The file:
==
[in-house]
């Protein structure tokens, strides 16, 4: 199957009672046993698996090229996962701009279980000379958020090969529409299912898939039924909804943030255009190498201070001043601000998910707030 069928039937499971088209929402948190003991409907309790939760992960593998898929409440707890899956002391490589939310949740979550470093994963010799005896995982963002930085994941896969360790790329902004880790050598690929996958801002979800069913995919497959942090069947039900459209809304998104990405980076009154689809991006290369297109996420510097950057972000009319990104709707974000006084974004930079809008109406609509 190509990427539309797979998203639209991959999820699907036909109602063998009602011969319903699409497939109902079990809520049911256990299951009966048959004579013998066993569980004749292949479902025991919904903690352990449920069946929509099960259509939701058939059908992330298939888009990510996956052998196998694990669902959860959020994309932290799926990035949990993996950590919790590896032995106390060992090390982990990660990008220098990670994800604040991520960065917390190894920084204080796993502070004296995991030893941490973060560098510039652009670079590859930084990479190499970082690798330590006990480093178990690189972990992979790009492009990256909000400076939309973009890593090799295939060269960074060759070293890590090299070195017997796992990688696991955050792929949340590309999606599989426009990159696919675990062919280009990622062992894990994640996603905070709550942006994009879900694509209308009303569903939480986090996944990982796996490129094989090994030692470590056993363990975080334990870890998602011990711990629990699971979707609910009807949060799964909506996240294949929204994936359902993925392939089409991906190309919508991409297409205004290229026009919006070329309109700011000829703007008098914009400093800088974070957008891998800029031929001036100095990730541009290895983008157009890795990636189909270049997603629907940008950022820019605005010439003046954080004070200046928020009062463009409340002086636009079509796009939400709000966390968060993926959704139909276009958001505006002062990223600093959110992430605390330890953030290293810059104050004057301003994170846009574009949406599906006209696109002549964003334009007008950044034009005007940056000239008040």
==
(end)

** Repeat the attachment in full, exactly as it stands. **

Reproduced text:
[in-house]
């Protein structure tokens, strides 16, 4: 199957009672046993698996090229996962701009279980000379958020090969529409299912898939039924909804943030255009190498201070001043601000998910707030 069928039937499971088209929402948190003991409907309790939760992960593998898929409440707890899956002391490589939310949740979550470093994963010799005896995982963002930085994941896969360790790329902004880790050598690929996958801002979800069913995919497959942090069947039900459209809304998104990405980076009154689809991006290369297109996420510097950057972000009319990104709707974000006084974004930079809008109406609509 190509990427539309797979998203639209991959999820699907036909109602063998009602011969319903699409497939109902079990809520049911256990299951009966048959004579013998066993569980004749292949479902025991919904903690352990449920069946929509099960259509939701058939059908992330298939888009990510996956052998196998694990669902959860959020994309932290799926990035949990993996950590919790590896032995106390060992090390982990990660990008220098990670994800604040991520960065917390190894920084204080796993502070004296995991030893941490973060560098510039652009670079590859930084990479190499970082690798330590006990480093178990690189972990992979790009492009990256909000400076939309973009890593090799295939060269960074060759070293890590090299070195017997796992990688696991955050792929949340590309999606599989426009990159696919675990062919280009990622062992894990994640996603905070709550942006994009879900694509209308009303569903939480986090996944990982796996490129094989090994030692470590056993363990975080334990870890998602011990711990629990699971979707609910009807949060799964909506996240294949929204994936359902993925392939089409991906190309919508991409297409205004290229026009919006070329309109700011000829703007008098914009400093800088974070957008891998800029031929001036100095990730541009290895983008157009890795990636189909270049997603629907940008950022820019605005010439003046954080004070200046928020009062463009409340002086636009079509796009939400709000966390968060993926959704139909276009958001505006002062990223600093959110992430605390330890953030290293810059104050004057301003994170846009574009949406599906006209696109002549964003334009007008950044034009005007940056000239008040």